This Court discussed the concept of socially and educationally backward classes in Indra Sawhney; however, the Court observed in paragraph 781 extracted above that Scheduled Castes and Scheduled Tribes are admittedly included within the backward classes, as such there was no need to discuss that. Thus, the discussion was confined to whether socially and educationally backward classes can be included in Article 16(4), it was opined that ken of Article 16(4) is wider than Article 15(4). It was also observed that backward classes contemplated under Article 16(4) do comprise some castes. The Scheduled Castes include quite a few castes. Based on the aforesaid foundational basis, interpretation was made. In our opinion, the decision is relevant for interpreting Article 16(4) provisions in their application to Scheduled Castes, Scheduled Tribes, and other backward classes. They stand on the similar footing, and they cannot be treated as different from other as also fortified by insertion of Article 342A which is pari materia to Article 341 or 342 and considering the definition in Article 366(24) and (26C) and classification of backward classes can be done. The Scheduled Castes and Scheduled Tribes admittedly are backward, and the same yardstick would apply to all. In Indra Sawhney, it was held that it is permissible to make sub-classification within socially and educationally backward classes. That discussion would be applicable for Scheduled Castes and Scheduled Tribes as they admittedly fall under Article 16(4).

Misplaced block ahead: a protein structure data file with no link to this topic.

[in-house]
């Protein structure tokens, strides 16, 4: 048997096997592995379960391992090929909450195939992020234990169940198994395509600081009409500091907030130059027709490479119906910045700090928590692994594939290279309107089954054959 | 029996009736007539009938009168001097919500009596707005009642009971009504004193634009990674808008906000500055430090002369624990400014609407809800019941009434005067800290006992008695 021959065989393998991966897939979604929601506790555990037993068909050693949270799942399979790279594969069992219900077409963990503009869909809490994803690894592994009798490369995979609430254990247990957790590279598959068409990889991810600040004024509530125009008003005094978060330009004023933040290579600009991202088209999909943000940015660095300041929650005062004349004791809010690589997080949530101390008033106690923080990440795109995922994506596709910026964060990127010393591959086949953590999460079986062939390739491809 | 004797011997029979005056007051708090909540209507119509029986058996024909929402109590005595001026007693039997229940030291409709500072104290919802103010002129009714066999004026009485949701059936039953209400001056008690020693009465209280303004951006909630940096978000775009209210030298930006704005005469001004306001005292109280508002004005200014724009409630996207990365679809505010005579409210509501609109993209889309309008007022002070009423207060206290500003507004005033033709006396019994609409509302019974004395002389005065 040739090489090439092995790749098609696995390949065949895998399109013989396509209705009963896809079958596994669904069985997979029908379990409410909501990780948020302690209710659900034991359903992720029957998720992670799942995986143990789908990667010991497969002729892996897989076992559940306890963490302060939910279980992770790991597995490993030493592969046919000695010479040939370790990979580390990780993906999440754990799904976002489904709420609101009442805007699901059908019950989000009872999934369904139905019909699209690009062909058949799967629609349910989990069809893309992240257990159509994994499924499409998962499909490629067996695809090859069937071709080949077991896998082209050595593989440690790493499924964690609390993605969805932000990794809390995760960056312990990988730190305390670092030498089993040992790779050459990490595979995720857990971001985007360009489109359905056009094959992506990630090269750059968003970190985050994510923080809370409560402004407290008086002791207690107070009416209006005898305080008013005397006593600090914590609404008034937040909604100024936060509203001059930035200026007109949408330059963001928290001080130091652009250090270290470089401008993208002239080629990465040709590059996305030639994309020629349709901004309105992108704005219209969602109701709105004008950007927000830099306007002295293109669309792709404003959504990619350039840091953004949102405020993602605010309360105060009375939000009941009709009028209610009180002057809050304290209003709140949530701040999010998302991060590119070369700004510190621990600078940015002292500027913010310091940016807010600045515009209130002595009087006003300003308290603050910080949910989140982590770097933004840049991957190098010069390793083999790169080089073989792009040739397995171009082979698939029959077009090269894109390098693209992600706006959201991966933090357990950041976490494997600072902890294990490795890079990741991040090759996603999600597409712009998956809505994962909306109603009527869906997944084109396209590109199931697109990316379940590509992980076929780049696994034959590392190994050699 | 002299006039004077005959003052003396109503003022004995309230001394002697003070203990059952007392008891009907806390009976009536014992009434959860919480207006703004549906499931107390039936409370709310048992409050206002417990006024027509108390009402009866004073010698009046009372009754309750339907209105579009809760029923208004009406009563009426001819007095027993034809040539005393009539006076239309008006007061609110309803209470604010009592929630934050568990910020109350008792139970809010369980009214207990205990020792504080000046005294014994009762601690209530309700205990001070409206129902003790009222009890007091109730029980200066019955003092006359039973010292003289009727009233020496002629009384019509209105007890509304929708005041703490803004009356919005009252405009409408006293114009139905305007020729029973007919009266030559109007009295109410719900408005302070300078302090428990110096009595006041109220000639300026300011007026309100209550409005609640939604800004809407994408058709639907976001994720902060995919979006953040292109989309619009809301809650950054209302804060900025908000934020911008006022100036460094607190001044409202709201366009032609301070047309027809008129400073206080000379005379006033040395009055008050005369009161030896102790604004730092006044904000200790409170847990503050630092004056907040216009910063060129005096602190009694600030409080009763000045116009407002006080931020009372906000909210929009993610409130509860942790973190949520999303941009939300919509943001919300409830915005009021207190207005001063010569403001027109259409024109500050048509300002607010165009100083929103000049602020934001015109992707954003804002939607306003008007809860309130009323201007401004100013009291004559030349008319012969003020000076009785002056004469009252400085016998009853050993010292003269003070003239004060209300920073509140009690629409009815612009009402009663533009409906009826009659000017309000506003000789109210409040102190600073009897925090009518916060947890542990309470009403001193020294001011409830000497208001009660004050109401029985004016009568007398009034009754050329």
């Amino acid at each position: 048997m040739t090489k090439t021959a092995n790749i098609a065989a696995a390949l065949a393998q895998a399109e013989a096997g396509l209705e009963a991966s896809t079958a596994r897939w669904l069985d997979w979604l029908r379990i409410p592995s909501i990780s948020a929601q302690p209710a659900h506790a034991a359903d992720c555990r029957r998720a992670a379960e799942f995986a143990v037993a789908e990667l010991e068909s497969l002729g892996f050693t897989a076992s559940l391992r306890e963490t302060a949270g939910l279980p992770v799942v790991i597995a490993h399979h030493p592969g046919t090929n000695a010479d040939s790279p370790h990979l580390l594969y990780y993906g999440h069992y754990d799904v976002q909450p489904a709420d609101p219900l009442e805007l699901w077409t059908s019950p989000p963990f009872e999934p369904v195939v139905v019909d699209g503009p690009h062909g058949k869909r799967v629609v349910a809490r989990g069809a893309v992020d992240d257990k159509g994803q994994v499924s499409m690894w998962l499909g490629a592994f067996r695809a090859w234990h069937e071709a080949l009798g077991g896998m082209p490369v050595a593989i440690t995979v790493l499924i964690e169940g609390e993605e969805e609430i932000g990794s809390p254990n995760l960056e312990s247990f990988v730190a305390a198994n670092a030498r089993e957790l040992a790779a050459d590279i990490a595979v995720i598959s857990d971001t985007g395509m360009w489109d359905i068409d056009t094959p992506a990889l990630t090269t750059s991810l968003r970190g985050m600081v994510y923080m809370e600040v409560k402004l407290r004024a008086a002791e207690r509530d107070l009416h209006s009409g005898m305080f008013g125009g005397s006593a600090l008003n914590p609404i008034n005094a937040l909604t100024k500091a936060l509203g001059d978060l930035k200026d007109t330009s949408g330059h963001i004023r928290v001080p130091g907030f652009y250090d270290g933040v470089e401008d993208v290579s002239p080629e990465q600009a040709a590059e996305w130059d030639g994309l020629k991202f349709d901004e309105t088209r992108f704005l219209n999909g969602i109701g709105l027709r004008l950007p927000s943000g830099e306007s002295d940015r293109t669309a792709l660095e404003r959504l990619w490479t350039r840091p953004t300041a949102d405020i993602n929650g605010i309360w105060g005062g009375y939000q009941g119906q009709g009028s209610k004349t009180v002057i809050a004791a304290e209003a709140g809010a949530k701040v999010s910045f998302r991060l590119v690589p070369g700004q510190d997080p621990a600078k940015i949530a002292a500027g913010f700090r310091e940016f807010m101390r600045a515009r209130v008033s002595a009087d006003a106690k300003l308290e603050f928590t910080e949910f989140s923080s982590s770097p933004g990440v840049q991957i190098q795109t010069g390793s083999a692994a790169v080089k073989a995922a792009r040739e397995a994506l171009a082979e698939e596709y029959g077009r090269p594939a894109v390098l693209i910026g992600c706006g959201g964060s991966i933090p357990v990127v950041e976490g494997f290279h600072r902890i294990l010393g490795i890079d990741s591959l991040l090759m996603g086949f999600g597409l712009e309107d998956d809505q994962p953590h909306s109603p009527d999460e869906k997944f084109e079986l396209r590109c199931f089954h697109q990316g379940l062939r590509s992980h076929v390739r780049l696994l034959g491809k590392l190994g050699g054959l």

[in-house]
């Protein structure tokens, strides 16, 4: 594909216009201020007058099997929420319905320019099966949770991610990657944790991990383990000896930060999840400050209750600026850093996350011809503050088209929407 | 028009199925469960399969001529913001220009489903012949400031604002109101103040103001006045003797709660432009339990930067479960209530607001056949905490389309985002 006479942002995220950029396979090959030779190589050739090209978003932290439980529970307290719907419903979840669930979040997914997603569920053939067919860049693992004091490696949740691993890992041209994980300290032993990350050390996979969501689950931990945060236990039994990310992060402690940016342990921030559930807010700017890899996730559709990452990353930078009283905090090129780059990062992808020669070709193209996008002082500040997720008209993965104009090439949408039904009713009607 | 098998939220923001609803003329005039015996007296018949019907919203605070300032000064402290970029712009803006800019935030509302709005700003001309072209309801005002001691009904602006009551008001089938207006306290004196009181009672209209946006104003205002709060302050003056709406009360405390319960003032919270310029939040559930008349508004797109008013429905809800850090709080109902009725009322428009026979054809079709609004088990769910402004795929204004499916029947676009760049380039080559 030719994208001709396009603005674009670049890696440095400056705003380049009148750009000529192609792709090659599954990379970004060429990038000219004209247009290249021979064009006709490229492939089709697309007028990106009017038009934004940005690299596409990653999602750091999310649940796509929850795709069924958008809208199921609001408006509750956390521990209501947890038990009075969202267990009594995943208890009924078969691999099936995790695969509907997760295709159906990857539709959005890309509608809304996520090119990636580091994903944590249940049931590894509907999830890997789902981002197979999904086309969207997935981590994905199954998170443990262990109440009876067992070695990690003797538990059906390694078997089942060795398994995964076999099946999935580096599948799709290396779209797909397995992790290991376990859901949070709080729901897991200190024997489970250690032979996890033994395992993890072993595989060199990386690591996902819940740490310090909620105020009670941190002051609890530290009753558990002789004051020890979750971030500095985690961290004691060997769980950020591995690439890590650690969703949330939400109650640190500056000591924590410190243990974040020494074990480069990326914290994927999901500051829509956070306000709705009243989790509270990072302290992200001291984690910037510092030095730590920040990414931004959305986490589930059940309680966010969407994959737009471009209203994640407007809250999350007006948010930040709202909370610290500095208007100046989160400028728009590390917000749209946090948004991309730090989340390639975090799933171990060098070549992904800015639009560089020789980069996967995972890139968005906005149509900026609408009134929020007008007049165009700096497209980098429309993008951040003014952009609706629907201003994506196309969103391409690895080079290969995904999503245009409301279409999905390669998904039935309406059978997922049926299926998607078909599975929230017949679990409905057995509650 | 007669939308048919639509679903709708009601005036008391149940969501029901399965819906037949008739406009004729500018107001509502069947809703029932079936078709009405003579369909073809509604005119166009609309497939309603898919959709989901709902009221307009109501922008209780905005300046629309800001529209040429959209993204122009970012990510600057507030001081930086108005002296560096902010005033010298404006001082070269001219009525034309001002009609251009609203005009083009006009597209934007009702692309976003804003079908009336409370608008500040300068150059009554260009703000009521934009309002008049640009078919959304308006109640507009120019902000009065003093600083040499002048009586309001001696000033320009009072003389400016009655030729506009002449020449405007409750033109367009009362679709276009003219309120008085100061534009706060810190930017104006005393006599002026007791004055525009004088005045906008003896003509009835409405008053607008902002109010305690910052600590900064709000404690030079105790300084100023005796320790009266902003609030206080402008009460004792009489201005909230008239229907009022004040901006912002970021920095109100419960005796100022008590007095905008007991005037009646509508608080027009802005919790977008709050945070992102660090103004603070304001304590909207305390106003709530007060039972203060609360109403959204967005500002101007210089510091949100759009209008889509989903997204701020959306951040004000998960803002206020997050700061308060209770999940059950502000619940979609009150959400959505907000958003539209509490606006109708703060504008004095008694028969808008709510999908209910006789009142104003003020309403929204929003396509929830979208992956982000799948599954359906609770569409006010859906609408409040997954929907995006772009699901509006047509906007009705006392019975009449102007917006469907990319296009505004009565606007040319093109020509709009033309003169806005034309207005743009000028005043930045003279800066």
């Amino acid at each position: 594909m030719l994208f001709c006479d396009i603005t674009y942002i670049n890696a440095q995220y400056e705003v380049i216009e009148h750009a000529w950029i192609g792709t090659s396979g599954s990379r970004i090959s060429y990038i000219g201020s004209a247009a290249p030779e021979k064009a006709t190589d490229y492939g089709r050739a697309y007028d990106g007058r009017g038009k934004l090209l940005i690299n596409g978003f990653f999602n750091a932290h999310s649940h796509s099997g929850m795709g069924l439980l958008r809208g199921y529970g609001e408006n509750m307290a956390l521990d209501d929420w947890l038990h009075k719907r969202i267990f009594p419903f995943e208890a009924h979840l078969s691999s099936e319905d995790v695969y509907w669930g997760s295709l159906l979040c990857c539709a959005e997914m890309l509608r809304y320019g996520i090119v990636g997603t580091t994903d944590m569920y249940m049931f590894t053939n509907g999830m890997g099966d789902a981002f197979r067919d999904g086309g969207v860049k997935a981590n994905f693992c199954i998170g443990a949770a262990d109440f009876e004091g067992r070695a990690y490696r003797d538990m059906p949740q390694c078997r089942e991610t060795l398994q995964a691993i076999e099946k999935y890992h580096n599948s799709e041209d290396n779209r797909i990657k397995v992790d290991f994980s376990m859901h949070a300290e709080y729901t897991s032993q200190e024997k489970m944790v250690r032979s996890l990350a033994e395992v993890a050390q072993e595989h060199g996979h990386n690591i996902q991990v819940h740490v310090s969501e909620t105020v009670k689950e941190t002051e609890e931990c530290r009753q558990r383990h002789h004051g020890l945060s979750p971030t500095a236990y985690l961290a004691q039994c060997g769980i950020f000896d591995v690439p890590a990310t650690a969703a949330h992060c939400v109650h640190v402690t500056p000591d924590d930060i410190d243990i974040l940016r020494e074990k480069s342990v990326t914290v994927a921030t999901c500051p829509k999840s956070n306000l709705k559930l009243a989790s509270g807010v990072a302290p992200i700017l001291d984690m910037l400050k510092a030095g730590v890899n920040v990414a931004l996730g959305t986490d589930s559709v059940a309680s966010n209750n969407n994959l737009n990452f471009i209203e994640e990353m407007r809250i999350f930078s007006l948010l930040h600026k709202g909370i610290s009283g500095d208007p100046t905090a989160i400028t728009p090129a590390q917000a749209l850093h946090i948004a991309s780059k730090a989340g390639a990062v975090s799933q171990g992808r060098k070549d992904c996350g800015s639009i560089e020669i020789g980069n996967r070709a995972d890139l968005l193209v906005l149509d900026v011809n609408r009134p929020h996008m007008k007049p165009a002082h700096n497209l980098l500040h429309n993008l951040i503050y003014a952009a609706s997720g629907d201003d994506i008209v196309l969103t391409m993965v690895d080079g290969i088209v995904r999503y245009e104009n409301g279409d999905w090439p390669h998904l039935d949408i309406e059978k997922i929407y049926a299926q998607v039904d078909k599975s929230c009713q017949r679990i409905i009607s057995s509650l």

In Indra Sawhney, B.P. Jeevan Reddy, J.
observed that several castes or tribes within the Scheduled Castes and Scheduled Tribes are not similarly situated. In N.M. Thomas, it was held that Scheduled Castes are group of castes, races, tribes, communities, or parts thereof found suitable by the commission and notified by the President. Caste is nothing but a social class or socially homogenous class. It is based on occupational grouping. Its membership is by birth, and they inherit the same occupation.
The question arises whether sub¬classification for providing benefit to all castes can be said to be tinkering with the list under Articles 341, 342 and 342A, in view of the decisions in Indra Sawhney,